On the first day of the workshop, we were told to capture or shape three behaviors on our Macaw. This helped those of us who had minimal or no experience with birds get a feel for their offered behaviors, their style and speed of learning, learn a little about our individual bird and see what it felt like to feed a treat to a bird! I had zero experience with birds except for farm chickens. I was in awe.
These first sessions were done in protected contact (meaning the bird was in a cage and we were outside it and feeding treats through the wire). I came to think of the enclosures the Macaws were in as comparable to horse keeping. There was a large “flight” they all shared, probably 20’ x 80’ and also 20’ or 30’ high. I thought of these as horse pastures. There were four or five birds “turned out” together when we weren’t training them.
|Using his foot to hold the seed while eating|
Inside that flight, there were a couple smaller cages probably 5’ by 5’ and 12’ high which were kind of like run in sheds. 2 or 3 birds were put in each to be out of the way when we were training. There was also a smaller cage on wheels, more stall sized, where the bird I worked with was put when others were training because “he didn’t play well with others”. He was out with all of them when we weren’t training, but the smaller confines must have brought out the same sort of behavior that one sees when horses are bunched together in a small area.
After that first protected contact session, we needed some more basics. Because we had not yet learned how to “lead” a bird (again, I revert to horse terminology), when we were ready to train out of protected contact, Wouter (pronounced Vowter) brought each bird out for us. The first afternoon he placed the birds onto a perch which was about eye level in the corner of the flight. The birds had the option to fly off into their “pasture” so it was only because they chose to stay that allowed us to work with them (and there were the occasional fly offs but not often and they came back pretty easily). We taught them to turn around on this perch and also to station on a piece of wood nailed to the perch. That became a high value place to be for the rest of the week.
The next morning we learned how to cue the bird to fly to our hand and how to return them to the perch in a manner that they felt safe and comfortable. In Susan’s LLA class, she frequently uses the behavior of a bird “stepping up” onto a hand as an example. Last week the clarity of that term hit me. The birds truly do prefer stepping UP to stepping over or down. So when we returned a bird to a perch, we had to place the bird a little lower than the perch for him to be comfortable stepping up onto it, rather than dumping the bird out of our hands. We were taught to have them fly to our hands before stepping onto our hands because it’s easier for the bird.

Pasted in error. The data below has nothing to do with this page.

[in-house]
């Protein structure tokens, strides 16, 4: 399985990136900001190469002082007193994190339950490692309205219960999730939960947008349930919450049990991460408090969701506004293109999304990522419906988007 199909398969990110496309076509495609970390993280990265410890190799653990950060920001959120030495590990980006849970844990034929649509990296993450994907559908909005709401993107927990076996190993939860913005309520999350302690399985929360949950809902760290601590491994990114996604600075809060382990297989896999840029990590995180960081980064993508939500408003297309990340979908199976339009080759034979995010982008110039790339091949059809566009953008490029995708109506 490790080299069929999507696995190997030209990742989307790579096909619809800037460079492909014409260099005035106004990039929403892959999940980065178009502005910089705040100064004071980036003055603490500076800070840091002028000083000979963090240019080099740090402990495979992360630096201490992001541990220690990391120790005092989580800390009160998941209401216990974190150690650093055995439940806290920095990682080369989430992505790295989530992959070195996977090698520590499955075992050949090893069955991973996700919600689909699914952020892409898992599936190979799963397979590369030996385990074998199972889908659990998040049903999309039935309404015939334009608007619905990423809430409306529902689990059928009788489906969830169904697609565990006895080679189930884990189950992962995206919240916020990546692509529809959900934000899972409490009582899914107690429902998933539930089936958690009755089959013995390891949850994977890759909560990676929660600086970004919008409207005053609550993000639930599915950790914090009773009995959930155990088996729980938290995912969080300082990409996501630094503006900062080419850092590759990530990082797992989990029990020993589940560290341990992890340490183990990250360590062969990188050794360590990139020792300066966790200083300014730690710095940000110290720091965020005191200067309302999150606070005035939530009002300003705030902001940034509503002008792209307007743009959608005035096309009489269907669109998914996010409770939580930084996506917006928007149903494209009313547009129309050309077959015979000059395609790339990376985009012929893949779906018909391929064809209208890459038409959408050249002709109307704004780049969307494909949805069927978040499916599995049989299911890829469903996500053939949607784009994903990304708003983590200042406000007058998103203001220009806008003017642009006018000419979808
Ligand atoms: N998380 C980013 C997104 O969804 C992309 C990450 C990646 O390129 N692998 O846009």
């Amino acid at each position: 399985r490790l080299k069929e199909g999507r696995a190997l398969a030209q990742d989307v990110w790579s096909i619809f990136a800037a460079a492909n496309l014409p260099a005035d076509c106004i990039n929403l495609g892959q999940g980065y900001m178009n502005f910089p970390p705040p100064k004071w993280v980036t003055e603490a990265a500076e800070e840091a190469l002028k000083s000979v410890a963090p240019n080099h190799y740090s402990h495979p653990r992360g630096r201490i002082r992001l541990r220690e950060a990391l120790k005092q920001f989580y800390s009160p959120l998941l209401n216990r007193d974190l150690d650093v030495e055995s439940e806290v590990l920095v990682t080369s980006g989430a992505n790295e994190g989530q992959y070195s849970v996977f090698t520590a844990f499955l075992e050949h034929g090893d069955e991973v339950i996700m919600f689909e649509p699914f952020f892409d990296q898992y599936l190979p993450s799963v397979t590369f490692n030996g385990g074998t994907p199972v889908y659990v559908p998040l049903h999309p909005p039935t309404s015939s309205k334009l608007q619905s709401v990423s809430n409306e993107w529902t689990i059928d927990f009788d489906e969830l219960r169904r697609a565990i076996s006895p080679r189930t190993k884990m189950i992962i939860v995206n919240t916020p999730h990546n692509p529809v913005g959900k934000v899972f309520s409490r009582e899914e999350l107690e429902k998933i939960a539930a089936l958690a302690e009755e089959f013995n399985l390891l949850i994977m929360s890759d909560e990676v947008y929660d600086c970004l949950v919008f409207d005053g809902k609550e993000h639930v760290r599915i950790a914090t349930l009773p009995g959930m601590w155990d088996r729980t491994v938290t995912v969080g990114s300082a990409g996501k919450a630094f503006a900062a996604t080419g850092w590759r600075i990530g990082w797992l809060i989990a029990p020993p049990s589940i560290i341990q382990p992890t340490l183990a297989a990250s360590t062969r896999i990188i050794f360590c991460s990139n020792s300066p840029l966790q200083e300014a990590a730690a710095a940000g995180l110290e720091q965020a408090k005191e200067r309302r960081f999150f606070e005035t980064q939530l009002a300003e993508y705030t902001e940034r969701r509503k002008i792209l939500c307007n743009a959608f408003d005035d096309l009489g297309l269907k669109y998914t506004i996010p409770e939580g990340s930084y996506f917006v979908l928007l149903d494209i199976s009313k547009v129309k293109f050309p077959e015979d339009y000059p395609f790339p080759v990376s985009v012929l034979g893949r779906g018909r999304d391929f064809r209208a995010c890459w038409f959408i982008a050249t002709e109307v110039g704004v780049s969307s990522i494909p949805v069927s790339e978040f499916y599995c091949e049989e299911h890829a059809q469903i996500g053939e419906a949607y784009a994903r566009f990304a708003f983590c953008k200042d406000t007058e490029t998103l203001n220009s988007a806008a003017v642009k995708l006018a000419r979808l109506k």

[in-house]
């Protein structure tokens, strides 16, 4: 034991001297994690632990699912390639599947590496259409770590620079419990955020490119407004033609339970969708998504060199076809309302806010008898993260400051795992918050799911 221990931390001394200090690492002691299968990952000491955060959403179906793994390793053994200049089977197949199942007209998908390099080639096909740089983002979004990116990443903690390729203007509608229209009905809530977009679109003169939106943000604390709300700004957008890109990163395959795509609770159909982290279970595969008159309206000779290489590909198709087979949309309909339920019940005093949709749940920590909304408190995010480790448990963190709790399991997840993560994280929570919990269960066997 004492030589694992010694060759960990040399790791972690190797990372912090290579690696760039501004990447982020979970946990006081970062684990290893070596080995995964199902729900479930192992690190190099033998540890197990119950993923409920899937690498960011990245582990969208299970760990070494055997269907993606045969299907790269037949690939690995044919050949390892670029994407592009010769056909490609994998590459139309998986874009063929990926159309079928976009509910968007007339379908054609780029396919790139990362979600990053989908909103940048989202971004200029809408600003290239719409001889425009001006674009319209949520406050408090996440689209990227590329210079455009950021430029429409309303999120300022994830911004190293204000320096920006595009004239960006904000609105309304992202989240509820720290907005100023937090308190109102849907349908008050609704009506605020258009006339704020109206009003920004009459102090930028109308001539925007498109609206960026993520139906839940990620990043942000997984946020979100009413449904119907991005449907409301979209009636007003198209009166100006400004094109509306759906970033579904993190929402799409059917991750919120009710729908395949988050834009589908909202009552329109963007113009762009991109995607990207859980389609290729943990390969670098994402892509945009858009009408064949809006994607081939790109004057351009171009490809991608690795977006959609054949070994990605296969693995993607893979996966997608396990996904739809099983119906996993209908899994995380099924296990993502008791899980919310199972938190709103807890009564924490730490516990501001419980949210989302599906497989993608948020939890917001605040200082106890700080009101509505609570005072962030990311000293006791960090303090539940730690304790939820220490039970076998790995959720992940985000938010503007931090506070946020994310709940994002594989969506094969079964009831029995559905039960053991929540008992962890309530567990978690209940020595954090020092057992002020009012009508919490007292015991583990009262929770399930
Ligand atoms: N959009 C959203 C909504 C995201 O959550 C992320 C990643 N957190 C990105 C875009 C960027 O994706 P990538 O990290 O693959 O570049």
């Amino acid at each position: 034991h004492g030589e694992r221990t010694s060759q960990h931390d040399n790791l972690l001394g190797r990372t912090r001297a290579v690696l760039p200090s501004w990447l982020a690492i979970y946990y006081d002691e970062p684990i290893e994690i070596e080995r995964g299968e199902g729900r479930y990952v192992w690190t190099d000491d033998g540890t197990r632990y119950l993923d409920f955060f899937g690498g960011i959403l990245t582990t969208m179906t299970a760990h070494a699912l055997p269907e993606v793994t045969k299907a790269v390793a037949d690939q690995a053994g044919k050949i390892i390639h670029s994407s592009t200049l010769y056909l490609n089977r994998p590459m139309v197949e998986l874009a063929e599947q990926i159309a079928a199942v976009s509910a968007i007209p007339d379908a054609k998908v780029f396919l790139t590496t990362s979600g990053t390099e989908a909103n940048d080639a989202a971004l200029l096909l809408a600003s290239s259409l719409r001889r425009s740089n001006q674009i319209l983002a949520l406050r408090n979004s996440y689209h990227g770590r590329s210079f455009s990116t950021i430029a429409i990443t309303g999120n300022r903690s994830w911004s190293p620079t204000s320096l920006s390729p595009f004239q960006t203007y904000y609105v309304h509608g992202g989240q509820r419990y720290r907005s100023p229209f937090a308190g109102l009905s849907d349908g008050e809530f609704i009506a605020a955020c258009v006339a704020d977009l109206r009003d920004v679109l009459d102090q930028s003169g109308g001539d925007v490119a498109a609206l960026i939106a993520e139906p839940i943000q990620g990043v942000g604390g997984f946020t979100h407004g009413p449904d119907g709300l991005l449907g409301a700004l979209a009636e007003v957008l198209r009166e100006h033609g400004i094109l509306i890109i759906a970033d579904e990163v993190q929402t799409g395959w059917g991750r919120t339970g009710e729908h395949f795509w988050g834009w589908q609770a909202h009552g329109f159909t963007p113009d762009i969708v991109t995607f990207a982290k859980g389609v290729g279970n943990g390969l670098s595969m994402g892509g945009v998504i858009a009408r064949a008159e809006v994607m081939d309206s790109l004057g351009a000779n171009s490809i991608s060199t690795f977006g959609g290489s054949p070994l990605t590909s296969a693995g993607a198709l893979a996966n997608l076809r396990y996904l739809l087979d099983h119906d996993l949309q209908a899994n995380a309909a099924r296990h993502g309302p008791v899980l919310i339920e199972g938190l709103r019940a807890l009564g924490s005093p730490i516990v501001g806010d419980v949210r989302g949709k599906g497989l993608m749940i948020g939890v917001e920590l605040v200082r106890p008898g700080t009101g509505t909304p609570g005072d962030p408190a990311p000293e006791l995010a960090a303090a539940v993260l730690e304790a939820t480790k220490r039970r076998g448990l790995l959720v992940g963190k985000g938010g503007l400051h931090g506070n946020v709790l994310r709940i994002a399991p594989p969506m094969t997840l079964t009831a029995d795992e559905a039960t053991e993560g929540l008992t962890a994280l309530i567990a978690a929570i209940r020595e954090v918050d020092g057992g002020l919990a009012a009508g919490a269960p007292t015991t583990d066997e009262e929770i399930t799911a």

Having the birds step up was an example of the choice that these birds are given. Traditionally, I guess people kind of press their hands into the birds chest to knock them off their balance so they have to step onto the hand. At NEI, the birds are offered a cue of right hand up which means the bird has a choice. If he chooses to step up, he picks his foot up in, I’m sorry but the cutest little darn posture you could ask for. It reminded me of a toddler reaching up a tiny hand in that trusting way that you will offer yours back to help them. In any case, when they pick up that foot, then you offer your left hand in front of them and they step on (and if you are Wouter, you accompany that offering with “did you call for an Uber?”).
I had no idea what to expect when this bird flew to me but what I found was that he was very light (compared to a broiler chicken!) and the little feet are very gentle. There were more mechanics to learn so we could turn this bird who was now facing us around so he could step back up onto the perch. All this needed to be done smoothly to keep the bird comfortable or he’d take to his wings.
There was, of course, relationship to build. When I think of building a relationship with an animal, I tend to think of long term such as months at least. Here we were asking the birds to trust us in just a matter of days. I’m not a fan of flying myself, so it would have taken me a lot longer to trust someone if I was going to fly over and land on their hand. It also made me think about what we offer to an animal that we are asking to trust us. Certainly my teammates and I had the best of intentions for these birds. But we needed to quickly build our skills so we could offer clear communication in addition to our good intentions. This was obvious when comparing us to Wouter. He no longer worked at NEI and did not necessarily know these individual birds, but they responded to his cues quickly and comfortably. He had the body language, if you will, that they understood. I think that’s an important point to think about regardless of the animals we work with. So many people have great intentions with their animals but they just don’t have the education to understand that the human way they are communicating with them is not received with the emotion that it is given. Something as simple as stroking or patting may be done to an animal to convey appreciation or love, and yet it could be very aversive to the animal.
Next up: Training Projects